Zoom Video’s (ZM) first quarter fiscal 2020 earnings results and its strong fiscal year guidance was simply breathtaking, underscoring the exuberance investors have shown for so-called “unicorns.”
First coined in 2013 by venture capitalist Aileen Lee, “unicorn” refers to privately held startups that are valued at over $1 billion. The term refers to a mythical animal and an underlying uncertainty that said unicorn will live up to expectation as a profitable venture. To say it plainly, can unicorns live up to the hype?
And as unicorns see their stock prices rise, in the case of Zoom and Beyond Meat (BYND), this brings up the obligatory valuation argument and scrutiny from the press, analysts and, of course, short sellers.
Following Zoom’s impressive earnings results, the stock surged almost 20%, closing at $94.05. This was after the shares had already skyrocketed 116% from the company's IPO price of $36, while surging 25% from the $62 price at which the stock closed its first trading day. The stock closed on Friday at $100.29, marking an impressive 180% premium from the $36 IPO pricing. This gives the videoconferencing company a market cap of more than $27 billion, while critics are quick to point out that the company recorded only $331 million in revenue in fiscal 2019.
It would seem, for Zoom, the market is pricing in tons of future success. And the company’s fiscal 2020 guidance had a lot to with the elevated expectations. For the full year, Zoom management forecasts revenue to come in the range of $535 million and $540 million, well ahead of the $526 million analysts were looking for. Based on the midpoint of the guidance, the company’s enterprise value/revenue ratio exceeds 51 times. Also, with the midpoint of the expected full-year non-GAAP EPS of 25 cents, puts the P/E ratio around 3,760.
Indeed, one can look objectively and say there’s some irrational exuberance with Zoom’s stock, to paraphrase former Fed Chair Allan Greenspan, especially when factoring that the S&P 500 trades at a P/E of 18. But there are also tons of reasons to suggests that not only does Zoom deserve the valuation, it might be somewhat discounted. For instance, Q1 revenue growth soared 103% to $122 million, crushing analysts' average forecast for revenue of $112 million.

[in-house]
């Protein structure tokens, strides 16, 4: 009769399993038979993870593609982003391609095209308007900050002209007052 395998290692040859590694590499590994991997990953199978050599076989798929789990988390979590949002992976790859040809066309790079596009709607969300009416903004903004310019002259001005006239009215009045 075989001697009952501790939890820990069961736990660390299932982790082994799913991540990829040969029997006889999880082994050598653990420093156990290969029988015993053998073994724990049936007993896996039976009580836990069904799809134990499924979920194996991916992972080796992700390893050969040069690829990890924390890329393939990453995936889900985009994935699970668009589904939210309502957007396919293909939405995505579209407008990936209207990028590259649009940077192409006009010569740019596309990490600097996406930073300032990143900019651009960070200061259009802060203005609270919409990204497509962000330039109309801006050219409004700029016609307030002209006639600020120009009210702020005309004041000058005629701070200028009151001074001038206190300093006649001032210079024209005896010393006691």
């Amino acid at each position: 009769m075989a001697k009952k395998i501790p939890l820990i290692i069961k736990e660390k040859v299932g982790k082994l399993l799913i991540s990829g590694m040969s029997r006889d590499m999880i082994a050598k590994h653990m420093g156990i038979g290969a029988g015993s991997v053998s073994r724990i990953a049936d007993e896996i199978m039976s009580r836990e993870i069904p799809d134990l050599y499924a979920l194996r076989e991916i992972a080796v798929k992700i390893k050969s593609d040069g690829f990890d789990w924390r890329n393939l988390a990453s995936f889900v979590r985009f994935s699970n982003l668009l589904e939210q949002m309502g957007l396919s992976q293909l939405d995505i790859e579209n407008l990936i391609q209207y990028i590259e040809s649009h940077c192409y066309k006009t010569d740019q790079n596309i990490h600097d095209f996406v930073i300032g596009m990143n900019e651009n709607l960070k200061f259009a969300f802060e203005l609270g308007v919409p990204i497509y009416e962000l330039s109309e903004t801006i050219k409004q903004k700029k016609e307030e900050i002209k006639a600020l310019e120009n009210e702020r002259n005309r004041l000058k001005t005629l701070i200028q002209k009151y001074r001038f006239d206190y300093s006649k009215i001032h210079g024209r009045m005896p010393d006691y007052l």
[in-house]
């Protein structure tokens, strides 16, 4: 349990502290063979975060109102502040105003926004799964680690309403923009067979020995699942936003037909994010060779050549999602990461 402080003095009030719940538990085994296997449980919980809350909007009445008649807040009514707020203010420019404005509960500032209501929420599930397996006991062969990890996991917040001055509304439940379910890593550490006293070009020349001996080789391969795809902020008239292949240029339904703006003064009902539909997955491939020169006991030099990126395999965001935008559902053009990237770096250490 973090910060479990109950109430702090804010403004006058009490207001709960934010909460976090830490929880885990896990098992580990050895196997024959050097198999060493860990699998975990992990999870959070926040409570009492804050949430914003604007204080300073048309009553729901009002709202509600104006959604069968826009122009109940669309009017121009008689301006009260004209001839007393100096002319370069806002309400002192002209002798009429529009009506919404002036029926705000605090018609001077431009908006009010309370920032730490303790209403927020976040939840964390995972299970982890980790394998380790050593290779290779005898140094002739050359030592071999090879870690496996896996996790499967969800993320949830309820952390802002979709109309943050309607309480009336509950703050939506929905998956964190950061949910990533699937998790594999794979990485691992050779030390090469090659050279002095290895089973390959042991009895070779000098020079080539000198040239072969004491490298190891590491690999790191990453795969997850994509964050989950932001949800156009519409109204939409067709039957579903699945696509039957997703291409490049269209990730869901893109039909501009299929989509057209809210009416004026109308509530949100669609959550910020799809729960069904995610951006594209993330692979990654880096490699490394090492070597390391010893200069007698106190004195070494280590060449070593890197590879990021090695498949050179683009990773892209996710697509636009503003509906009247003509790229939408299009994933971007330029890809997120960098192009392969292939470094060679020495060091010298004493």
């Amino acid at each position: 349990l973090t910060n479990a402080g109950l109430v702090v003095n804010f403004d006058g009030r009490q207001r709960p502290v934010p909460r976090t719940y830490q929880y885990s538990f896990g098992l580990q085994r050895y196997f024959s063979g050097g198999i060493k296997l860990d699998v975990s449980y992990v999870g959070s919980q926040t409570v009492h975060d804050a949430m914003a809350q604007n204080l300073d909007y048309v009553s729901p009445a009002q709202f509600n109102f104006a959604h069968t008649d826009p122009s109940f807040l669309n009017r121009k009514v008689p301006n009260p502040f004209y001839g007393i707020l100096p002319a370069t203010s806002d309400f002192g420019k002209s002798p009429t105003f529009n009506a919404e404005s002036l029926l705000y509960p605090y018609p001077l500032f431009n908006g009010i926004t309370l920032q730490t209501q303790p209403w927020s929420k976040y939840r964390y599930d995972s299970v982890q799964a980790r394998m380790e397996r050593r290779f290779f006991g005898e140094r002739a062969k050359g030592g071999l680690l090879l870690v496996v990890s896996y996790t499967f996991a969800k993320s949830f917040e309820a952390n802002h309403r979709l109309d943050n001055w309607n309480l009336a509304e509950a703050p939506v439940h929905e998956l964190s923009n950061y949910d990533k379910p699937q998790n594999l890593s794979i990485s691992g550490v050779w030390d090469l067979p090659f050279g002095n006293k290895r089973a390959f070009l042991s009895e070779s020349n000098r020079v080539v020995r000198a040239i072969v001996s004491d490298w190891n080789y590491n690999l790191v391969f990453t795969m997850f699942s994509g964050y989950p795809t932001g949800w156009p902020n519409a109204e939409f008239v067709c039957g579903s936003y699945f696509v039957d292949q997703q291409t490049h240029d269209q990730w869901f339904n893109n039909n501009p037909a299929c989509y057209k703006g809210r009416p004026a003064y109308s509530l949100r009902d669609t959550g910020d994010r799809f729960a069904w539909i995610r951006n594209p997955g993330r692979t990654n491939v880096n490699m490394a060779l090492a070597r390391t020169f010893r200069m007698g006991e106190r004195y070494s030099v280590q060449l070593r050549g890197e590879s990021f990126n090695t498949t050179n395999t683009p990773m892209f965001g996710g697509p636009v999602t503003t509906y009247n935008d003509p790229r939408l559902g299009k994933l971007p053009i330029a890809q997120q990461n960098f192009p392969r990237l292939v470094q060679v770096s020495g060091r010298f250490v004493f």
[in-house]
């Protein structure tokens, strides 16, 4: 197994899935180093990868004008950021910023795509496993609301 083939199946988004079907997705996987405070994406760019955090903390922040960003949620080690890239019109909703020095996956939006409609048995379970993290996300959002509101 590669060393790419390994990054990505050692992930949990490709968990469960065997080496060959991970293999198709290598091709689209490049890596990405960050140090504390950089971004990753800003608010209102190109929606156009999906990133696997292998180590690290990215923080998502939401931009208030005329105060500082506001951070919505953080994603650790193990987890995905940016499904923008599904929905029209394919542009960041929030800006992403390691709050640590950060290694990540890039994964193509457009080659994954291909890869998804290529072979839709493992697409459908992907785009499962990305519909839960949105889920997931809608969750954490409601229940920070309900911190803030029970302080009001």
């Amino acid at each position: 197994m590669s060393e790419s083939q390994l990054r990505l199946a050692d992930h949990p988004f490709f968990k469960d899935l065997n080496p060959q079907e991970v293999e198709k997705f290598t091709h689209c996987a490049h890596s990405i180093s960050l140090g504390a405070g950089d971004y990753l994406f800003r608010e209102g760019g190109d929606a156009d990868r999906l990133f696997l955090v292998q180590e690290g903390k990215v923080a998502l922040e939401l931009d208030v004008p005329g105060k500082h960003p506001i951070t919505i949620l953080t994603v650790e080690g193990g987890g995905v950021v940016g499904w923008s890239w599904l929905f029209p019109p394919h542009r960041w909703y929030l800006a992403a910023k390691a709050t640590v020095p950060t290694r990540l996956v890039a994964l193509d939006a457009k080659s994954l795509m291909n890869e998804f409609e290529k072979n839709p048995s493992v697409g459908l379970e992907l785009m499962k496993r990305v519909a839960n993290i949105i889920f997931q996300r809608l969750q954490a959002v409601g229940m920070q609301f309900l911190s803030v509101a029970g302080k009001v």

Revenue was driven not only by growth in new customers, but also strong sales expansion within existing customers. Next, while the company did post a net loss of $0.2 million, it marks a massive improvement from the $1.3 million loss it recorded a year ago. Meanwhile, the company’s adjusted earnings also jumped sharply to $8.9 million, rising from a net loss of $0.5 million in last year. Last but certainly not least, the company generated $22.2 million of cash from operations during the quarter, up strongly from last year’s $2.8 million.
These metrics, including the $15.3 million Zoom generated in free cash flow (FCF), reversing the negative FCF of $1.1 million in the year-ago quarter, underscores how lucrative Zoom's business model is and can become in the future. All told, while there’s an argument to be made regarding Zoom’s stock price, there’s nothing mythical about the company’s execution, suggesting Zoom may yet be a bargain.